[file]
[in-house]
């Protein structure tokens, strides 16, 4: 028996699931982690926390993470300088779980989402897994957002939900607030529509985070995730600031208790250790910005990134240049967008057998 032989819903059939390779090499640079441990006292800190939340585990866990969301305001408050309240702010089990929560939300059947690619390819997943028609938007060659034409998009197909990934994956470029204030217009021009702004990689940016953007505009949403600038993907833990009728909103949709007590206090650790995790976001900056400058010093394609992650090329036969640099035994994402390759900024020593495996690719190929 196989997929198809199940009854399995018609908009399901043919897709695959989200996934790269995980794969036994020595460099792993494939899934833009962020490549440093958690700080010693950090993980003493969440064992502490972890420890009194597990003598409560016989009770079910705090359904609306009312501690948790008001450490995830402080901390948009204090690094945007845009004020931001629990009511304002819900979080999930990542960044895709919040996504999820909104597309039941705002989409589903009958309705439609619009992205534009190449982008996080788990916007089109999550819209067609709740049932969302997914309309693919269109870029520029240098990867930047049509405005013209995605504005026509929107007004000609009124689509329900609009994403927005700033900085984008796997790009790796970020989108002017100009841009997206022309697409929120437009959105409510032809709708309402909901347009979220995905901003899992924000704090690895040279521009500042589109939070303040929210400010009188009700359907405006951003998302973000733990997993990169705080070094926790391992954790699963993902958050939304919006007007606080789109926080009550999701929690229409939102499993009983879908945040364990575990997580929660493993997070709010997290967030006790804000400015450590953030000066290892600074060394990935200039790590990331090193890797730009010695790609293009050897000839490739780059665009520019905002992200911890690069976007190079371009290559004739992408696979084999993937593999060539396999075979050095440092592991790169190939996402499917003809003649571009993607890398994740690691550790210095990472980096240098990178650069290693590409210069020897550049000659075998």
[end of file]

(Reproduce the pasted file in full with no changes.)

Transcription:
[in-house]
């Protein structure tokens, strides 16, 4: 028996699931982690926390993470300088779980989402897994957002939900607030529509985070995730600031208790250790910005990134240049967008057998 032989819903059939390779090499640079441990006292800190939340585990866990969301305001408050309240702010089990929560939300059947690619390819997943028609938007060659034409998009197909990934994956470029204030217009021009702004990689940016953007505009949403600038993907833990009728909103949709007590206090650790995790976001900056400058010093394609992650090329036969640099035994994402390759900024020593495996690719190929 196989997929198809199940009854399995018609908009399901043919897709695959989200996934790269995980794969036994020595460099792993494939899934833009962020490549440093958690700080010693950090993980003493969440064992502490972890420890009194597990003598409560016989009770079910705090359904609306009312501690948790008001450490995830402080901390948009204090690094945007845009004020931001629990009511304002819900979080999930990542960044895709919040996504999820909104597309039941705002989409589903009958309705439609619009992205534009190449982008996080788990916007089109999550819209067609709740049932969302997914309309693919269109870029520029240098990867930047049509405005013209995605504005026509929107007004000609009124689509329900609009994403927005700033900085984008796997790009790796970020989108002017100009841009997206022309697409929120437009959105409510032809709708309402909901347009979220995905901003899992924000704090690895040279521009500042589109939070303040929210400010009188009700359907405006951003998302973000733990997993990169705080070094926790391992954790699963993902958050939304919006007007606080789109926080009550999701929690229409939102499993009983879908945040364990575990997580929660493993997070709010997290967030006790804000400015450590953030000066290892600074060394990935200039790590990331090193890797730009010695790609293009050897000839490739780059665009520019905002992200911890690069976007190079371009290559004739992408696979084999993937593999060539396999075979050095440092592991790169190939996402499917003809003649571009993607890398994740690691550790210095990472980096240098990178650069290693590409210069020897550049000659075998």